July 17, 2024 Donate

Chelsea, Dexter, Milan, Saline

Best Life Spring Festival Gives a Reprieve for Those with Dementi

By Carleen Nelson-Nesvig

A unique event unfolded on Saturday, May 11, 2024, in Saline that brought a momentary pause to the challenges faced by those living with dementia and their families. Organized by Dementia Friendly Saline, the inaugural “Best Life Spring Festival” offered a variety of fun and engaging activities.

Jim Mangi, the Founder and Chair of Dementia Friendly Saline, a dedicated 501(c)(3) nonprofit organization, has firsthand experience with the impact of dementia through his beloved wife, Kathleen. He describes the condition as looking through a foggy lens, where familiar traits morph into exaggerated versions of themselves, creating a picture of gradual distortion.

“Dementia often robs individuals of self-awareness, leaving them unable to recognize their own abnormal behaviors,” explains Mangi. “This loss translates into frustration rather than fear, confusion over misplaced objects, and altered routines that fuel distress and foster mistrust among family members. The disorienting and isolating effects of dementia significantly impair cognitive and social abilities, plunging affected individuals and their caretakers into a realm of confusion and sorrow.”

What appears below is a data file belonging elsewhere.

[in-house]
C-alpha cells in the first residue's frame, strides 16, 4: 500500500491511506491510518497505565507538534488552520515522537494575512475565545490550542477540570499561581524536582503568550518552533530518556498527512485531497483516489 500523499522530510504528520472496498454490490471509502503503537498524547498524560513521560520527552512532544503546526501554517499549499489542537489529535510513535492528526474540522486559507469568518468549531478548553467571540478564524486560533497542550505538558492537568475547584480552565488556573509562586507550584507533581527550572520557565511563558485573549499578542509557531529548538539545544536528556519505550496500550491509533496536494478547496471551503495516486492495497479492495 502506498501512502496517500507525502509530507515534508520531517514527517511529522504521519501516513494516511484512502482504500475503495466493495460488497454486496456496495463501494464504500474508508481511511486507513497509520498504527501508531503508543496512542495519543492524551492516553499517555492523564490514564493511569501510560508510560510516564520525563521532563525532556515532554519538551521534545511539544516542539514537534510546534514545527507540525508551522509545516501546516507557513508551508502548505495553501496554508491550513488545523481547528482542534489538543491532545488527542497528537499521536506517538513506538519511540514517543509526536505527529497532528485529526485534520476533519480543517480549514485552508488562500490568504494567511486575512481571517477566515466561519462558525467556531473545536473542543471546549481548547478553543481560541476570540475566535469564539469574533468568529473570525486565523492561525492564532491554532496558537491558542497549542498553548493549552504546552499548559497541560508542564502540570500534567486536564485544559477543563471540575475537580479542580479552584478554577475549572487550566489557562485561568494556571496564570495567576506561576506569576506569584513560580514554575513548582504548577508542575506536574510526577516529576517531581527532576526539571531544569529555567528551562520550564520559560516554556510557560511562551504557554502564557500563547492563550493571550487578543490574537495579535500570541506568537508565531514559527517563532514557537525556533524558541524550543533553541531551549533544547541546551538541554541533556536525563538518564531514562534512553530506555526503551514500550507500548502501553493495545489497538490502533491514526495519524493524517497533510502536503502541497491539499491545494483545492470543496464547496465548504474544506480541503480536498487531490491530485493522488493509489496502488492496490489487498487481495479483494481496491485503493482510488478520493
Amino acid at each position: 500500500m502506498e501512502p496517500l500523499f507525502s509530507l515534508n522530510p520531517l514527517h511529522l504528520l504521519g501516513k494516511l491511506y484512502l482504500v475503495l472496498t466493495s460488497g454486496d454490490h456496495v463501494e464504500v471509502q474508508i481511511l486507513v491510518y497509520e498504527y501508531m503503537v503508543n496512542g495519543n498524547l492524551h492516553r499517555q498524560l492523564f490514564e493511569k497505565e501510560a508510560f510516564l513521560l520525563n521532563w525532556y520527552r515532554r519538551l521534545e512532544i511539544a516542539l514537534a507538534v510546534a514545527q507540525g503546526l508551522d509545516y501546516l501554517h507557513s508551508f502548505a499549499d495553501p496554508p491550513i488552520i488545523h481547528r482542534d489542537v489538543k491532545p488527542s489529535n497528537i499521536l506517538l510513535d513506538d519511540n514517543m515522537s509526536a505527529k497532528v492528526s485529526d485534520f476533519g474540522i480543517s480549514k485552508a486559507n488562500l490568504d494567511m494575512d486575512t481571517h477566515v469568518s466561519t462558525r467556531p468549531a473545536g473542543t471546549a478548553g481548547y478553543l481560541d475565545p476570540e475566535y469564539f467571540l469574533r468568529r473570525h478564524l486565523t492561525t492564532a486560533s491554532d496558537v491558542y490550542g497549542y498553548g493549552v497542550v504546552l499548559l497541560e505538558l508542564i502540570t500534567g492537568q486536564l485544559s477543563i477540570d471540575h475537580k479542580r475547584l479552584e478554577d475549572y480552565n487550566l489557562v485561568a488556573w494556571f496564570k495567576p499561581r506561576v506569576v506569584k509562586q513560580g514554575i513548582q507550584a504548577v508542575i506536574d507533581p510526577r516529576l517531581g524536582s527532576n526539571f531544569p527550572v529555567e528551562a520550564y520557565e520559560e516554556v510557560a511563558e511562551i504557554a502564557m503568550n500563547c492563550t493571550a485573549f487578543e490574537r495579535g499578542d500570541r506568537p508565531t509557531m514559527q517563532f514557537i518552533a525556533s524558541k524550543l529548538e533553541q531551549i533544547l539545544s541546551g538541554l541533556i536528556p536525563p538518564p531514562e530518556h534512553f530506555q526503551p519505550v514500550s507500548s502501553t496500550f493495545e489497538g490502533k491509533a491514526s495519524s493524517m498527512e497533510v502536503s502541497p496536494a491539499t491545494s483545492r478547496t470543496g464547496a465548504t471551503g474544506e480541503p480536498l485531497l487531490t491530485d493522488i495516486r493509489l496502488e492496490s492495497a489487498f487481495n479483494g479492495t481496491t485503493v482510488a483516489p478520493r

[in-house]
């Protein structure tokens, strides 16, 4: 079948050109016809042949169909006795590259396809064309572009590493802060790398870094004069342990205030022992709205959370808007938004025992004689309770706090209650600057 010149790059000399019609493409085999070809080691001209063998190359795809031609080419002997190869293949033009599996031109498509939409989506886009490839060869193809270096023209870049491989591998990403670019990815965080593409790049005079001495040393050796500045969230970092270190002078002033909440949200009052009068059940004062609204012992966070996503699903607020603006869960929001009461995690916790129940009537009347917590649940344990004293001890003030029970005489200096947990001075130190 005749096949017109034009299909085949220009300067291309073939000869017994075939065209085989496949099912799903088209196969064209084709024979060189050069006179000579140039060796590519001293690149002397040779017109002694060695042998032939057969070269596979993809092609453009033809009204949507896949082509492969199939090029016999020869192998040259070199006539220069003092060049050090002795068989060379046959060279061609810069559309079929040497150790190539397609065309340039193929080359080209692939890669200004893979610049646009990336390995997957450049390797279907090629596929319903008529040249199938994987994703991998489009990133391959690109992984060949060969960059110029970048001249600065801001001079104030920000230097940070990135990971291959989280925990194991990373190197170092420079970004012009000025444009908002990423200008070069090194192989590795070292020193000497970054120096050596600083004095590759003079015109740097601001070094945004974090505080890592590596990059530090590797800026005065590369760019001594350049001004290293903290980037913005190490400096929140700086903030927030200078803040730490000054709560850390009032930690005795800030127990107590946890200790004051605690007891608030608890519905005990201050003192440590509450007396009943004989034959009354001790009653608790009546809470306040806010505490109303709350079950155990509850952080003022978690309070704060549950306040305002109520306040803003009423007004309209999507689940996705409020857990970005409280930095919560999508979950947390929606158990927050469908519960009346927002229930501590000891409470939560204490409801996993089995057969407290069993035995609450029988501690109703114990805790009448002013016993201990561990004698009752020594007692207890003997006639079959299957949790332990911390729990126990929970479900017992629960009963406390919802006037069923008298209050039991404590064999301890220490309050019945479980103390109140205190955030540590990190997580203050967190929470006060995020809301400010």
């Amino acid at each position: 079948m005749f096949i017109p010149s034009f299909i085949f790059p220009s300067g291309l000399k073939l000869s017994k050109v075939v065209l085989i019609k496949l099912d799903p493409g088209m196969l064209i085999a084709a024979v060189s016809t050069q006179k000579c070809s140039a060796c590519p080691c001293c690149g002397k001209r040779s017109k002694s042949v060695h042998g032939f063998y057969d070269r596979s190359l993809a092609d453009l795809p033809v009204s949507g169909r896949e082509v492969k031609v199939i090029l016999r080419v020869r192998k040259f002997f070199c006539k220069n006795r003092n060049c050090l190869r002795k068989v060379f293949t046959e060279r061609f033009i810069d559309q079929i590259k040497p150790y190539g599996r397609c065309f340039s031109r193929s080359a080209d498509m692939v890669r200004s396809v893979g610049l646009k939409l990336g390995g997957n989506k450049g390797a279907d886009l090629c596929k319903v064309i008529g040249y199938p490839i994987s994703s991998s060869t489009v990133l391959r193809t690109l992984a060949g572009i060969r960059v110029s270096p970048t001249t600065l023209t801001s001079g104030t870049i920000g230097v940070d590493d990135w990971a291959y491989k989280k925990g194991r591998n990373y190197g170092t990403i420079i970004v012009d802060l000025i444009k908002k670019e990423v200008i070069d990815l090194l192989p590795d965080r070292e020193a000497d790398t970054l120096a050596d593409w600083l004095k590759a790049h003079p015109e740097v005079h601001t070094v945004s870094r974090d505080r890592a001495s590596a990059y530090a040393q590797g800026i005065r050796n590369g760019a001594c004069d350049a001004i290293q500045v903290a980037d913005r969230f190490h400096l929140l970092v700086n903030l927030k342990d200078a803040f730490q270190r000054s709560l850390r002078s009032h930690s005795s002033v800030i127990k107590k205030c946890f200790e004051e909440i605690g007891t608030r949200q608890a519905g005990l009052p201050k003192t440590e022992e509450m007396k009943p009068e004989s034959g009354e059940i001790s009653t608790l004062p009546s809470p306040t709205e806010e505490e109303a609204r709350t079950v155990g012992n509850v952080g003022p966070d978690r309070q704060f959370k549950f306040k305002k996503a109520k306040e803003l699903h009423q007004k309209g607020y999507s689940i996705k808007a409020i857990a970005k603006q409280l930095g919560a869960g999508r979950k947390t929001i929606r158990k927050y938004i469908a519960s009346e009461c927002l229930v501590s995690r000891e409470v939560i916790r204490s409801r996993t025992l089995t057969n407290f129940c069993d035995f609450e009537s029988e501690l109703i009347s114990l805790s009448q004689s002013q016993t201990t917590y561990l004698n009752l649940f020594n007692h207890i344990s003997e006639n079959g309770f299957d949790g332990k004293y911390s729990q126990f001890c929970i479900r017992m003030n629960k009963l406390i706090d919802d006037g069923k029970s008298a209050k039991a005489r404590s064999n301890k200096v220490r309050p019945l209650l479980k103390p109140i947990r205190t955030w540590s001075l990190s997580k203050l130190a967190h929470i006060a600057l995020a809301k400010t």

Despite the prolonged battles with this condition, Dementia Friendly Saline strives to offer temporary escapes that allow families to relive memories, enjoy activities together, and share laughter and love. For a moment during these events, time seems to stand still, and everything appears wonderful again.

Dementia Friendly Saline is the only organization of its kind in Michigan currently catering to a significant population within the community. The group organizes various activities aimed at providing family ‘break aways.’ These include dementia-friendly shopping experiences, monthly Memory Cafes, movie outings, and annual workshops. On May 11th, the organization introduced its newest initiative, “The Spring Festival,” which offered a rich array of activities designed to engage and entertain.

The festival saw significant attendance, including Saline’s Mayor Brian Marl, who spent considerable time engaging with the activities, which ranged from juggling demonstrations and craft displays to performances by the Saline High School Jazz Band and Celtic tunes from Fiddle Pie. The event also featured panel discussions with individuals living with dementia and their caregivers, providing valuable insights into their daily experiences and challenges.

Local politicians, like Council Member Jean Harmount, showed their support and expressed hopes of making the festival an annual event. The festival not only highlighted the talents within the community, such as the impromptu musical trio formed by local musicians Cat Canyon, Mary, and Eric but also revealed hidden talents, like a high school volunteer who delivered a rendition of “Let It Be.”

As the day progressed, the festival turned into a lively dance, with attendees spanning four generations taking to the dance floor.

Events like the Spring Festival by Dementia Friendly Saline offer vital respite and joyful interludes for families grappling with the realities of dementia, proving that even amidst challenging times, community support and shared moments can bring significant relief and happiness.